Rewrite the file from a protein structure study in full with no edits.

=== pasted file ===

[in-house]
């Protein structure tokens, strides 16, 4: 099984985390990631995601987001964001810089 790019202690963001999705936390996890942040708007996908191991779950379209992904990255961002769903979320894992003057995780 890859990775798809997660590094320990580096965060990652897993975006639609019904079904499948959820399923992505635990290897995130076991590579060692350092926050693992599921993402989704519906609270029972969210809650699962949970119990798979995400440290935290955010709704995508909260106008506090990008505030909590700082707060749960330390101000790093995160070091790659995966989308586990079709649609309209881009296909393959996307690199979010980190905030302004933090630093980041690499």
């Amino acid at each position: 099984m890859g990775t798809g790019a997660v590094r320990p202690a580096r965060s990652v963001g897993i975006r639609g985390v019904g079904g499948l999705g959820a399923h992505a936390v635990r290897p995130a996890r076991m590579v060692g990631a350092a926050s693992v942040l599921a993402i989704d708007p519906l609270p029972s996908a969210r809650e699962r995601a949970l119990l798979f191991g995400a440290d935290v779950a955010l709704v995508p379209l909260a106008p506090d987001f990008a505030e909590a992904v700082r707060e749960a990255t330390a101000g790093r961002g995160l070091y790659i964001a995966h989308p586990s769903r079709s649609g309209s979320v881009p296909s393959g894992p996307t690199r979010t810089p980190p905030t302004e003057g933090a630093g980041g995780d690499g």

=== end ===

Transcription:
[in-house]
């Protein structure tokens, strides 16, 4: 099984985390990631995601987001964001810089 790019202690963001999705936390996890942040708007996908191991779950379209992904990255961002769903979320894992003057995780 890859990775798809997660590094320990580096965060990652897993975006639609019904079904499948959820399923992505635990290897995130076991590579060692350092926050693992599921993402989704519906609270029972969210809650699962949970119990798979995400440290935290955010709704995508909260106008506090990008505030909590700082707060749960330390101000790093995160070091790659995966989308586990079709649609309209881009296909393959996307690199979010980190905030302004933090630093980041690499």
């Amino acid at each position: 099984m890859g990775t798809g790019a997660v590094r320990p202690a580096r965060s990652v963001g897993i975006r639609g985390v019904g079904g499948l999705g959820a399923h992505a936390v635990r290897p995130a996890r076991m590579v060692g990631a350092a926050s693992v942040l599921a993402i989704d708007p519906l609270p029972s996908a969210r809650e699962r995601a949970l119990l798979f191991g995400a440290d935290v779950a955010l709704v995508p379209l909260a106008p506090d987001f990008a505030e909590a992904v700082r707060e749960a990255t330390a101000g790093r961002g995160l070091y790659i964001a995966h989308p586990s769903r079709s649609g309209s979320v881009p296909s393959g894992p996307t690199r979010t810089p980190p905030t302004e003057g933090a630093g980041g995780d690499g």